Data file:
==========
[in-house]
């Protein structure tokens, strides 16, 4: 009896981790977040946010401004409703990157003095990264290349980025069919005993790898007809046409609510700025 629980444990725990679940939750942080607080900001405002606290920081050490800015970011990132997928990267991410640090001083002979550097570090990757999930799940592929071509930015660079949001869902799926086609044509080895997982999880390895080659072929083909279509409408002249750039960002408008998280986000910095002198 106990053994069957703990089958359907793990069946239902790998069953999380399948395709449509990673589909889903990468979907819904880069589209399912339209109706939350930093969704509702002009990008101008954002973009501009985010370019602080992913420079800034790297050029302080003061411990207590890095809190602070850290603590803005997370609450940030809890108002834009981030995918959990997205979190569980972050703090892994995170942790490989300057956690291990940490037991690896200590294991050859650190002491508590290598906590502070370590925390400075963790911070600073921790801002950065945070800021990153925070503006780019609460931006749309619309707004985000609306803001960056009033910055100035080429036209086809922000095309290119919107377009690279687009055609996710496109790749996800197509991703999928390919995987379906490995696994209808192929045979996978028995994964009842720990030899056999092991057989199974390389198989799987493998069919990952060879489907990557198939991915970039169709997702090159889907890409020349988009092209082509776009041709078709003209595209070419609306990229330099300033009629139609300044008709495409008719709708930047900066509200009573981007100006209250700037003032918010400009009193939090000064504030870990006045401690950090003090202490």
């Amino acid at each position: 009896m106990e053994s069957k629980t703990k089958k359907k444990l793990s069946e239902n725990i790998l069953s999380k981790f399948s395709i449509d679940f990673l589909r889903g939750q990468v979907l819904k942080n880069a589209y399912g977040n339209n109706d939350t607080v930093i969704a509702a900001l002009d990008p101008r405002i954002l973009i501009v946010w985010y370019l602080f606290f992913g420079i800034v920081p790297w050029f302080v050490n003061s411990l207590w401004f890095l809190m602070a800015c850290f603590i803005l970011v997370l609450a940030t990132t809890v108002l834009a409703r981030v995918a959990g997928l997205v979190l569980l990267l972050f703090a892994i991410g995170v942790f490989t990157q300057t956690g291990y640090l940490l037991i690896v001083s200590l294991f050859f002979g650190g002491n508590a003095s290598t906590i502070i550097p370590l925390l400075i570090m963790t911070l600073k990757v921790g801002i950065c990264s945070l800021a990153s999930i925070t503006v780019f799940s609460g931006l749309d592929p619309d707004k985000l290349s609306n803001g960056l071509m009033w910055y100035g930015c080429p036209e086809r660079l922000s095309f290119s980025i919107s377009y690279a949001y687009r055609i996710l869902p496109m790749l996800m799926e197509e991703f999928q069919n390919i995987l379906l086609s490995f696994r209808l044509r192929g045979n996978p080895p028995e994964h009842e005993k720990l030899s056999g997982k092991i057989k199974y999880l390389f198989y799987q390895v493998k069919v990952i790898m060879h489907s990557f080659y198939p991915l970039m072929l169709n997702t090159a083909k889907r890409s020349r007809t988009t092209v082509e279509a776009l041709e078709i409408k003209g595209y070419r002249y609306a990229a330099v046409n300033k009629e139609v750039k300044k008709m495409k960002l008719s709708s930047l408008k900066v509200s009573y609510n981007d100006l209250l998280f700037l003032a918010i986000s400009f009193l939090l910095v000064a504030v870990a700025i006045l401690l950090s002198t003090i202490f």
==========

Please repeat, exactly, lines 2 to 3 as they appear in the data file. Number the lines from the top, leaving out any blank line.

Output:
């Protein structure tokens, strides 16, 4: 009896981790977040946010401004409703990157003095990264290349980025069919005993790898007809046409609510700025 629980444990725990679940939750942080607080900001405002606290920081050490800015970011990132997928990267991410640090001083002979550097570090990757999930799940592929071509930015660079949001869902799926086609044509080895997982999880390895080659072929083909279509409408002249750039960002408008998280986000910095002198 106990053994069957703990089958359907793990069946239902790998069953999380399948395709449509990673589909889903990468979907819904880069589209399912339209109706939350930093969704509702002009990008101008954002973009501009985010370019602080992913420079800034790297050029302080003061411990207590890095809190602070850290603590803005997370609450940030809890108002834009981030995918959990997205979190569980972050703090892994995170942790490989300057956690291990940490037991690896200590294991050859650190002491508590290598906590502070370590925390400075963790911070600073921790801002950065945070800021990153925070503006780019609460931006749309619309707004985000609306803001960056009033910055100035080429036209086809922000095309290119919107377009690279687009055609996710496109790749996800197509991703999928390919995987379906490995696994209808192929045979996978028995994964009842720990030899056999092991057989199974390389198989799987493998069919990952060879489907990557198939991915970039169709997702090159889907890409020349988009092209082509776009041709078709003209595209070419609306990229330099300033009629139609300044008709495409008719709708930047900066509200009573981007100006209250700037003032918010400009009193939090000064504030870990006045401690950090003090202490």
């Amino acid at each position: 009896m106990e053994s069957k629980t703990k089958k359907k444990l793990s069946e239902n725990i790998l069953s999380k981790f399948s395709i449509d679940f990673l589909r889903g939750q990468v979907l819904k942080n880069a589209y399912g977040n339209n109706d939350t607080v930093i969704a509702a900001l002009d990008p101008r405002i954002l973009i501009v946010w985010y370019l602080f606290f992913g420079i800034v920081p790297w050029f302080v050490n003061s411990l207590w401004f890095l809190m602070a800015c850290f603590i803005l970011v997370l609450a940030t990132t809890v108002l834009a409703r981030v995918a959990g997928l997205v979190l569980l990267l972050f703090a892994i991410g995170v942790f490989t990157q300057t956690g291990y640090l940490l037991i690896v001083s200590l294991f050859f002979g650190g002491n508590a003095s290598t906590i502070i550097p370590l925390l400075i570090m963790t911070l600073k990757v921790g801002i950065c990264s945070l800021a990153s999930i925070t503006v780019f799940s609460g931006l749309d592929p619309d707004k985000l290349s609306n803001g960056l071509m009033w910055y100035g930015c080429p036209e086809r660079l922000s095309f290119s980025i919107s377009y690279a949001y687009r055609i996710l869902p496109m790749l996800m799926e197509e991703f999928q069919n390919i995987l379906l086609s490995f696994r209808l044509r192929g045979n996978p080895p028995e994964h009842e005993k720990l030899s056999g997982k092991i057989k199974y999880l390389f198989y799987q390895v493998k069919v990952i790898m060879h489907s990557f080659y198939p991915l970039m072929l169709n997702t090159a083909k889907r890409s020349r007809t988009t092209v082509e279509a776009l041709e078709i409408k003209g595209y070419r002249y609306a990229a330099v046409n300033k009629e139609v750039k300044k008709m495409k960002l008719s709708s930047l408008k900066v509200s009573y609510n981007d100006l209250l998280f700037l003032a918010i986000s400009f009193l939090l910095v000064a504030v870990a700025i006045l401690l950090s002198t003090i202490f």